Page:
decided: April 28, 1981.
ERNEST LEASOFF, APPELLANT
COMMONWEALTH OF PENNSYLVANIA, DEPARTMENT OF TRANSPORTATION, APPELLEE
Appeal from the Order of the Court of Common Pleas of Bucks County in case of Ernest Leasoff v. Commonwealth of Pennsylvania, Department of Transportation, No. 79-6444-11-2.
Ernest Leasoff, appellant, for himself.
Gary B. Gilman, Deputy Attorney General, for appellee.
Judges Wilkinson, Jr., Blatt and Williams, Jr., sitting as a panel of three. Opinion by Judge Blatt. Judge Wilkinson, Jr. did not participate in the decision in this case.
[ 59 Pa. Commw. Page 46]
The appellant, Ernest Leasoff, appeals from an order of the Court of Common Pleas of Bucks County which dismissed his action in trespass against the Commonwealth of Pennsylvania, Department of Transportation (DOT), as barred by the applicable two-year statute of limitation of Section 5524(2) of the Judicial Code, 42 Pa. C.S. § 5524(2).
The appellant alleged in his complaint that he received serious injuries in a traffic accident in 1968 in Bristol Township, Bucks County, as a result of DOT's negligent failure to repair a pothole on a highway which the Commonwealth is obliged to maintain. Notwithstanding the applicable two-year statute of limitation, he filed his complaint against DOT on June 1, 1979. The lower court sustained DOT's motion for judgment on the pleadings.
The appellant contends here that the Supreme Court's retroactive abrogation of the governmental defense of sovereign immunity in 1978*fn1 revived his cause of action against DOT. In particular, he claims that the Commonwealth's prior immunity from action in trespass is analogous to situations in which a tortfeasor conceals his victim's cause of action, thus toll-ling the statute of limitation until the cause of action
[ 59 Pa. Commw. Page 47]
is discovered. See e.g., Miller v. Hawkins, 416 Pa. 180, 205 A.2d 429 (1964).
We believe that Section 5(d) of Act 152*fn2 expressly manifests the Legislature's intent to maintain the applicable statute of limitation in cases in which the Legislature has waived sovereign immunity, for it provides that:
Nothing contained in this act shall be construed to revive any action in which the applicable statute of limitation has run or in which a compromise settlement was reached and a release obtained, or in which final order dismissing the action against the Commonwealth or an agency of the Commonwealth government has been entered, no appeal has been taken, and the time for appeal has expired.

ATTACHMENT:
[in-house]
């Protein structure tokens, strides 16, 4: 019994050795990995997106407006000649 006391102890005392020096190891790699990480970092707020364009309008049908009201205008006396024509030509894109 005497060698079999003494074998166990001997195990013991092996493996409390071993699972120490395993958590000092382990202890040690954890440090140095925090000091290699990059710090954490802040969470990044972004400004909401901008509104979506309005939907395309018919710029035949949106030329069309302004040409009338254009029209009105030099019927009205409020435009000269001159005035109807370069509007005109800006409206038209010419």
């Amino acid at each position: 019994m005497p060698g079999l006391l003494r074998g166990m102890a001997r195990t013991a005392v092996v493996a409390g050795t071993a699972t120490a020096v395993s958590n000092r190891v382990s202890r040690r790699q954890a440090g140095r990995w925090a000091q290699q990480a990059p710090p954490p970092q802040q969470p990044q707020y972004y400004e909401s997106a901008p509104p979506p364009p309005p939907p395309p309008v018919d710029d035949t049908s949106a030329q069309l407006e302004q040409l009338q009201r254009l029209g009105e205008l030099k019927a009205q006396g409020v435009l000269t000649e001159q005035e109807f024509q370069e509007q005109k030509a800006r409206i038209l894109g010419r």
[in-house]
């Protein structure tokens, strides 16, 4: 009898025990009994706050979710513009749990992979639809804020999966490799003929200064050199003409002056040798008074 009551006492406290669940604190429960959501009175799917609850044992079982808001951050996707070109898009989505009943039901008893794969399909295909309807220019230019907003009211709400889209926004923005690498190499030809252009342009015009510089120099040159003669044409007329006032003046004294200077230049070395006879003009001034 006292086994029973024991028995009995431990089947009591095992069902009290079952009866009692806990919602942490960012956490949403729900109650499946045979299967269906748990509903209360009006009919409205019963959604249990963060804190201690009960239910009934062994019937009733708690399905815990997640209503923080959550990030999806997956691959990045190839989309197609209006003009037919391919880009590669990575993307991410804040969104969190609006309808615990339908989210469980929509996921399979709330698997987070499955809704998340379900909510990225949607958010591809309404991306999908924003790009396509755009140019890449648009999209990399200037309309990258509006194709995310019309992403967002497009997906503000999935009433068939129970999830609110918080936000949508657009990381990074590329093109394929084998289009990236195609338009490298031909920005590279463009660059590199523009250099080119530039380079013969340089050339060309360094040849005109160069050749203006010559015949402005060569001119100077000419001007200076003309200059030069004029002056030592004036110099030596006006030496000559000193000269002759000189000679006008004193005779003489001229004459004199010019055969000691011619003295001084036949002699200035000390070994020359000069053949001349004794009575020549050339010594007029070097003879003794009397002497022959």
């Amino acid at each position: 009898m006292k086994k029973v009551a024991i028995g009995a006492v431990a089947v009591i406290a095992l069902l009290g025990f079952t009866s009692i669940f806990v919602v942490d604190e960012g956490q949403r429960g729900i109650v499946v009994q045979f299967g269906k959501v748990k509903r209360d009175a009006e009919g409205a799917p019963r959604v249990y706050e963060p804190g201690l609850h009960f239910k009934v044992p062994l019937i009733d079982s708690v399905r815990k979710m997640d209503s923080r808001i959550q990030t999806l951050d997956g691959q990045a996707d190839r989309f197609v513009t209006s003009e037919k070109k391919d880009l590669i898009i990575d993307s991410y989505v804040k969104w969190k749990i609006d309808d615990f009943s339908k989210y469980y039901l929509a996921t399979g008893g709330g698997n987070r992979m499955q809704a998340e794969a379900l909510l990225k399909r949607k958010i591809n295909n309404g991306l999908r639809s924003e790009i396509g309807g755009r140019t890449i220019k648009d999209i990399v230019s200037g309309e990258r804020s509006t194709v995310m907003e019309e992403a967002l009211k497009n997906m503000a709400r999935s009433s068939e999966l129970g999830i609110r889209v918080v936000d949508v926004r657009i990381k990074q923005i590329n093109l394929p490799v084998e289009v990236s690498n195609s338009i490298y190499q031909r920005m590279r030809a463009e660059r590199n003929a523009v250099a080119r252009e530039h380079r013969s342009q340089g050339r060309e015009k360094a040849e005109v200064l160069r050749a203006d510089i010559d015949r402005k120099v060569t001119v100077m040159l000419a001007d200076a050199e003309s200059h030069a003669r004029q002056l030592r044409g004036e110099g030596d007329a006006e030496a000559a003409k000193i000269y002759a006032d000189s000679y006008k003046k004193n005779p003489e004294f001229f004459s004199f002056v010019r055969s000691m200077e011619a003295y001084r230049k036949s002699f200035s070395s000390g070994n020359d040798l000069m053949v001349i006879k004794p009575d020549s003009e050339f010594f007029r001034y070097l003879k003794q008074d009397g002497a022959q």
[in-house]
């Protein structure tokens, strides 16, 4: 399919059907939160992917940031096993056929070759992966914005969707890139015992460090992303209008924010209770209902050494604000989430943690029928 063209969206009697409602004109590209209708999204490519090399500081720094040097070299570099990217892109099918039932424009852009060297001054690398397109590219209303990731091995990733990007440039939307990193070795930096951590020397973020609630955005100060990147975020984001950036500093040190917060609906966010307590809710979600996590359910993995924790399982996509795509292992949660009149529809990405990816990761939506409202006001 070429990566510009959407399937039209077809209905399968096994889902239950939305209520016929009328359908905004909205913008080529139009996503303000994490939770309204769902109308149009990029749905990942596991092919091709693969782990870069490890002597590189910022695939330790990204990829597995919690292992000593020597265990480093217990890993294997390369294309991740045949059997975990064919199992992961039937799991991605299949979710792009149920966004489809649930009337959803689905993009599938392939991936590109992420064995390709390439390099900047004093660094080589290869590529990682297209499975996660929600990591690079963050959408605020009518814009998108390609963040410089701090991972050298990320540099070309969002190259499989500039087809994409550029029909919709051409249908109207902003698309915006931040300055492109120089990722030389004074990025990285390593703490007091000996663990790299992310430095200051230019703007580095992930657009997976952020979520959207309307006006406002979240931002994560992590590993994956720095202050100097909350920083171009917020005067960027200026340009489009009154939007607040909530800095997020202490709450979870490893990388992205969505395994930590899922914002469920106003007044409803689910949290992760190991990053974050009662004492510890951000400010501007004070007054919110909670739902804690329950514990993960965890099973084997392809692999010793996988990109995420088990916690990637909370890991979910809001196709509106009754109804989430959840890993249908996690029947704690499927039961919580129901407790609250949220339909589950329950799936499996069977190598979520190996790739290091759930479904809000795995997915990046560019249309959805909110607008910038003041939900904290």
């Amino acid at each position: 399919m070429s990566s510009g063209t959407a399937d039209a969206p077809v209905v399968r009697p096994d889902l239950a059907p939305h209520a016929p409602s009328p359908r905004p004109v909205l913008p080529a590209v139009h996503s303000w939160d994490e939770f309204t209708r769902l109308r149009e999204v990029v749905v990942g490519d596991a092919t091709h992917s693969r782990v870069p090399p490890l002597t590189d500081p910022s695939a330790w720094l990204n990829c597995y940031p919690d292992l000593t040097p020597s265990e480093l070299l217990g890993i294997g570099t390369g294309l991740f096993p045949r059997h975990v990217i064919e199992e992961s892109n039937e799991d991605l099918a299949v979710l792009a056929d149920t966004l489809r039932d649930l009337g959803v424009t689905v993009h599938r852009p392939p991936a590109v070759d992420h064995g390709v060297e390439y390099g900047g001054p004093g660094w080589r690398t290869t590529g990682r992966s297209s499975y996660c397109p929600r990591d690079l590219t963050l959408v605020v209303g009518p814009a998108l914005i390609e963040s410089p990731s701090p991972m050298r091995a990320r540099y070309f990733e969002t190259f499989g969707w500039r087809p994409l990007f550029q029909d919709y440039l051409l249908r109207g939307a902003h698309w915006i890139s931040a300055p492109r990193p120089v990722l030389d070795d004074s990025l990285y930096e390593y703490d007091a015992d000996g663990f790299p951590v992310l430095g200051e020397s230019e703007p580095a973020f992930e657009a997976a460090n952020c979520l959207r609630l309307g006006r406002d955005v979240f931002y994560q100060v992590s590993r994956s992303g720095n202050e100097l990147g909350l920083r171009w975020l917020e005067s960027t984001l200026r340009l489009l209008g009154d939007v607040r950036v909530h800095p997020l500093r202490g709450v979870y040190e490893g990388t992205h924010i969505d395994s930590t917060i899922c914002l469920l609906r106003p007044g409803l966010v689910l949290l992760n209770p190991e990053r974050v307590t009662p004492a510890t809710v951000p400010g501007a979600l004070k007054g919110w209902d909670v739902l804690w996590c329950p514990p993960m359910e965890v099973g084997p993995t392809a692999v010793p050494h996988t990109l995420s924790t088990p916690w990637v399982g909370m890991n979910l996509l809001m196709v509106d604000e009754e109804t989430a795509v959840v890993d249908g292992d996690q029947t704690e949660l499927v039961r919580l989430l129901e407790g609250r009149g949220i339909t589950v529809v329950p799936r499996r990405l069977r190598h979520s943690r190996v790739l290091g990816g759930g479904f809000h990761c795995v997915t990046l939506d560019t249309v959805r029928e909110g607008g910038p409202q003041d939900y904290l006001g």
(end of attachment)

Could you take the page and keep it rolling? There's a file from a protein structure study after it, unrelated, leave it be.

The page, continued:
We further believe that this construction of the applicable statute of limitation here provided is consistent with case law and with the purposes of all statutes of limitation.
The holding of our Supreme Court in Gibson v. Commonwealth, supra note 1 at 164-65, 415 A.2d at 84-85, clearly recognizes the importance of statutes of limitation to prevent sterile claims against the Commonwealth:
First it must be obvious that application of Mayle to claims based on torts occurring prior to that decision will not unfairly prejudice the Commonwealth.
[ 59 Pa. Commw. Page 48]
There is no principled reason to discriminate now against appellants whose causes also accrued before Mayle, but whose complaints were filed post-Mayle. Though the date of a complaint's Page 48} institution is relevant to the tolling of a statute of limitations, it has no place in the determination of appellants' substantive rights. (Footnotes omitted.) (Emphasis added.)
The Legislature's construction of the statutes of limitation as they pertain to the waiver of sovereign immunity is consistent with the traditional purposes of statutes of limitation, and such purposes are in no way diminished by the retroactive application of Mayle. To the contrary, to permit this exception to the statute here concerned would inject life into countless claims against the Commonwealth concerning evidence which is lost or unavailable, subject the Commonwealth to the possibility of numerous fraudulent claims, and, limited only by the circumscription of memory, resurrect all causes of action ever held against the Commonwealth.
We will therefore affirm the order of the court below.
And Now, this 28th day of April, 1981, the order of the Court of Common Pleas of Bucks County in the above-captioned case is hereby affirmed.
Judge Wilkinson, Jr. did not participate in the decision in this case.